Photo Friday: Tangier Crab Pots

This week’s featured photo is one I took last month on tiny Tangier Island, Virginia, in the Chesapeake Bay. Tangier Island, currently about three miles long and a mile and a half wide, is sinking while the waters of the Bay rise around it. The island has lost two-thirds of its land since 1850, and the pace of erosion is increasing dramatically. Without intervention, Tangier will be uninhabitable in a few decades. In the meantime, its 400 or so residents make a living from the sea and the tourist trade, and try to convince legislators that the island is worth the cost of the seawalls and other infrastructure necessary to save it.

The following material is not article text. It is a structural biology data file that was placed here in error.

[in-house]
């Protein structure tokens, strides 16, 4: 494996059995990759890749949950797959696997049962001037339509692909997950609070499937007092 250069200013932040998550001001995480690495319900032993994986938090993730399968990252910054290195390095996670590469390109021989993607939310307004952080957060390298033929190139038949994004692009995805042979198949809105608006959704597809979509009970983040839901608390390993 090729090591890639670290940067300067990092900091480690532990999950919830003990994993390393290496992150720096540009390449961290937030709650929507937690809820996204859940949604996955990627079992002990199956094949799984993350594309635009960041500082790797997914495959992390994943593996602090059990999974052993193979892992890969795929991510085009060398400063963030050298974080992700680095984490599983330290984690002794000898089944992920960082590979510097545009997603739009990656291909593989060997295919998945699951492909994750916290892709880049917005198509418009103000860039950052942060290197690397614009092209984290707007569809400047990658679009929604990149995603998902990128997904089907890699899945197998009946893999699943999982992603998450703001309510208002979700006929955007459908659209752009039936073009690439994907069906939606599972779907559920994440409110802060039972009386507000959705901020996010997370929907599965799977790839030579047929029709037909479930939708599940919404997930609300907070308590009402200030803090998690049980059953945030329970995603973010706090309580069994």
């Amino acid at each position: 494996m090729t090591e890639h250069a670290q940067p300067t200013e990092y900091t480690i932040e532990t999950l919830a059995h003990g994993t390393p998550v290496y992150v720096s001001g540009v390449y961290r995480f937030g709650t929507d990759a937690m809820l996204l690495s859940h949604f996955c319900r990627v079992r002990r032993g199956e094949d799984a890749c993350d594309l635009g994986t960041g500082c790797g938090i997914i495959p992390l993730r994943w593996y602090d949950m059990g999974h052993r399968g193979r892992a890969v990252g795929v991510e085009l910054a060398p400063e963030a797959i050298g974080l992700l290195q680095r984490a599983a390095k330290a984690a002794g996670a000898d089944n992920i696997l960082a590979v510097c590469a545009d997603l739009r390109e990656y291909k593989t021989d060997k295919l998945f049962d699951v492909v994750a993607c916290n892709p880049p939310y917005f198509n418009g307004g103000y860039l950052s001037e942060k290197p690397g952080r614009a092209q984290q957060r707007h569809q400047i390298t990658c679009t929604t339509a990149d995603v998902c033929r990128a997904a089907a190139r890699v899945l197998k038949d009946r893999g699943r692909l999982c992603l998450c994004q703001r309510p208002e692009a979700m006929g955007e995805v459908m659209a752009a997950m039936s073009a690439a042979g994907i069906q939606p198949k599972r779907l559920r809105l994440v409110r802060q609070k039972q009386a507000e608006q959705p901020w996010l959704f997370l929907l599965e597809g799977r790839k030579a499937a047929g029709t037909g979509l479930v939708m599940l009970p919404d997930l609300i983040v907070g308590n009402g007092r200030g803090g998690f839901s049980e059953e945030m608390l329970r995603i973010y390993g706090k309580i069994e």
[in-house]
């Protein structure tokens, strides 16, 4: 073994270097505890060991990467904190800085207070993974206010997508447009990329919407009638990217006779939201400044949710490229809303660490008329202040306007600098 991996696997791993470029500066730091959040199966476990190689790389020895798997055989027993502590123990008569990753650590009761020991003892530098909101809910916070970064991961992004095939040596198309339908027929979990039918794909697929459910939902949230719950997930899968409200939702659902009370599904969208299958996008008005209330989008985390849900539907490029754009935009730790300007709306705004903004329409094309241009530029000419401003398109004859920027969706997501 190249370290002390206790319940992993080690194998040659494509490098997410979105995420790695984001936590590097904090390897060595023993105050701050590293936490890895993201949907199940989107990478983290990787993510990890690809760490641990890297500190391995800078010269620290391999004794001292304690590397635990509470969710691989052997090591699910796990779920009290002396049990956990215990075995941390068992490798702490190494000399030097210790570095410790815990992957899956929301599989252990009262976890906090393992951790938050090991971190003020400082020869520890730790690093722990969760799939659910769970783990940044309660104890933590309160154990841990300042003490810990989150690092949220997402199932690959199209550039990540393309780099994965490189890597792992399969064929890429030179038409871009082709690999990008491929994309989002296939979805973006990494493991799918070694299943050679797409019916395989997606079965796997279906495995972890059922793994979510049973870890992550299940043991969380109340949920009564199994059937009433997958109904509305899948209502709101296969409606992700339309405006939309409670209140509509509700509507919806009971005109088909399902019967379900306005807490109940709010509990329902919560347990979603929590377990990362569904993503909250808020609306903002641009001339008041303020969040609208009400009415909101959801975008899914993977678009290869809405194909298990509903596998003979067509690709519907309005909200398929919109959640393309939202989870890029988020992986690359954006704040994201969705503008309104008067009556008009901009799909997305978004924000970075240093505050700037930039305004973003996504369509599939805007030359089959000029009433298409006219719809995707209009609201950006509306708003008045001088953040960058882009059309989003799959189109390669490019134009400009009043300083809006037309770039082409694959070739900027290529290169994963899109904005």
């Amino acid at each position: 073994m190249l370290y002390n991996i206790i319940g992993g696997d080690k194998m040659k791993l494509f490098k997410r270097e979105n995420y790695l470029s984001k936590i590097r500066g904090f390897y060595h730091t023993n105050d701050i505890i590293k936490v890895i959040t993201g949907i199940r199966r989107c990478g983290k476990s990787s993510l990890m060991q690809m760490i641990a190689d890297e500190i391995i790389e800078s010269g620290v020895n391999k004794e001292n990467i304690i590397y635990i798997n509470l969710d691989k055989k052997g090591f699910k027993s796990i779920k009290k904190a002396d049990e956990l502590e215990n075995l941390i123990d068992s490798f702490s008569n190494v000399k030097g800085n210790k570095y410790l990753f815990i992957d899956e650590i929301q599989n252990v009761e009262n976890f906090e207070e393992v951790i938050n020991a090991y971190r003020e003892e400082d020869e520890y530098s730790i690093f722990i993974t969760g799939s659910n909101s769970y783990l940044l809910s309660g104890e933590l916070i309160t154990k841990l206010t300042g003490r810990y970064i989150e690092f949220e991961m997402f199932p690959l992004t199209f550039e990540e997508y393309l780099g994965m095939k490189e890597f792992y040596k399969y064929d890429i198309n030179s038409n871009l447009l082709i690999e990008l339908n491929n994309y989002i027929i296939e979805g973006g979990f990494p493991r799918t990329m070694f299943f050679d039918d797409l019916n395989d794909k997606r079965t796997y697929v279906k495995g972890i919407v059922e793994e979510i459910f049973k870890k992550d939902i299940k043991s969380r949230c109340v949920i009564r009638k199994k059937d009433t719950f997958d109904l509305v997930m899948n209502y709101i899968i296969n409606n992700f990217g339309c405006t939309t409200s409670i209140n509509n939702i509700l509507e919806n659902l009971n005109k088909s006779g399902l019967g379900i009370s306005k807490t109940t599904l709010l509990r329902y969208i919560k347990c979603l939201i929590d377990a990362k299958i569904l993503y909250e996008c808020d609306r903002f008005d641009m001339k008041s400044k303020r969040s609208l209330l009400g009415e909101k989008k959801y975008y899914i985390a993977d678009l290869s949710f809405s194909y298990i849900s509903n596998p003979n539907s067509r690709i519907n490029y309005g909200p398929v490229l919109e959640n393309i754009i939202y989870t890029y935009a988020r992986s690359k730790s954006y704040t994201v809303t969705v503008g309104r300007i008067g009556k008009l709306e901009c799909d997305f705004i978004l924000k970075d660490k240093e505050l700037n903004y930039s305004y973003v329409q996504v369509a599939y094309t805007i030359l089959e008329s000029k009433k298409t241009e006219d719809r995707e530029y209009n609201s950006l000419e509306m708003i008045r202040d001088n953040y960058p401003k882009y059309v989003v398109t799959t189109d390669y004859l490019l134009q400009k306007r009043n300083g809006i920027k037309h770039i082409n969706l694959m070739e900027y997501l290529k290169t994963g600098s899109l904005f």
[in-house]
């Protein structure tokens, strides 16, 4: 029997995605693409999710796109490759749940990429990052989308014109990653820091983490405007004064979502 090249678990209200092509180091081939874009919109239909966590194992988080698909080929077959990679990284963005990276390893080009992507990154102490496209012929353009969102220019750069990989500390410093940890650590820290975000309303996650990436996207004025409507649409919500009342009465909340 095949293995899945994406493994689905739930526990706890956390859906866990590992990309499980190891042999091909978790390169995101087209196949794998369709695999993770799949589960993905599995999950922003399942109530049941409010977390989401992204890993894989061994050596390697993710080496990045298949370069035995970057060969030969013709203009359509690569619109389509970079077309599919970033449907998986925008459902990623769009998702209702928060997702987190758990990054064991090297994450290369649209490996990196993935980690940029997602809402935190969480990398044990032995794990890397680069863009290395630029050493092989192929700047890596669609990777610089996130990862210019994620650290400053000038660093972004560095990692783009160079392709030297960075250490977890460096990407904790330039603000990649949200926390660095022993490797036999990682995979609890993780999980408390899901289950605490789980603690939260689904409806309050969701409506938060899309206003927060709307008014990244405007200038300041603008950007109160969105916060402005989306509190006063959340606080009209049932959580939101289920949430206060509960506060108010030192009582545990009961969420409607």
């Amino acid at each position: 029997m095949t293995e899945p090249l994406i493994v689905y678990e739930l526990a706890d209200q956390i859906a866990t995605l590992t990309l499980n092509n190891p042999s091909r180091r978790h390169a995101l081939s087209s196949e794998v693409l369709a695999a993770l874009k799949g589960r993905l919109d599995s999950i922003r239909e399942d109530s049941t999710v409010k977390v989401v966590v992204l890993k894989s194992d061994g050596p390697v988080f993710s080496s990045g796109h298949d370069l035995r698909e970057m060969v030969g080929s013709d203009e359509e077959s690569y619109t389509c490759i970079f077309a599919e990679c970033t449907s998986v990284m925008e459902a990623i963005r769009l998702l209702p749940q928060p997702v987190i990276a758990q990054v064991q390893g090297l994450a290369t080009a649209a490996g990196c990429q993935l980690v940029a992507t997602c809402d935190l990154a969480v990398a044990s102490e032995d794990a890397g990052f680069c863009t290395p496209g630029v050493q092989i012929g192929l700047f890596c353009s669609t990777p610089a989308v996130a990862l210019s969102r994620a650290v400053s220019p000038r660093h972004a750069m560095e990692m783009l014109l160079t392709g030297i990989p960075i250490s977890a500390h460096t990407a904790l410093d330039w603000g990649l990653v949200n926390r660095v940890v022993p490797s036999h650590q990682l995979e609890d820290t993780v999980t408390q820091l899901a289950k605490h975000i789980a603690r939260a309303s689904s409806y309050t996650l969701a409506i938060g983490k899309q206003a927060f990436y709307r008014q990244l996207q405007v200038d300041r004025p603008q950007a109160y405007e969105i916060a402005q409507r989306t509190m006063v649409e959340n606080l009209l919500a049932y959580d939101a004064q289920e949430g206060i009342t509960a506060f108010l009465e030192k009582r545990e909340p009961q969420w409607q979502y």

In this shot taken on the western edge of the island, the citrus-colored cages are crab pots, testament to Tangier’s key role in commercial crabbing in the Bay. In the background is the Tangier airstrip. I like the combinations of colors and textures here, and the memories of a remarkable island and culture that will vanish before long beneath the rising Chesapeake waters.

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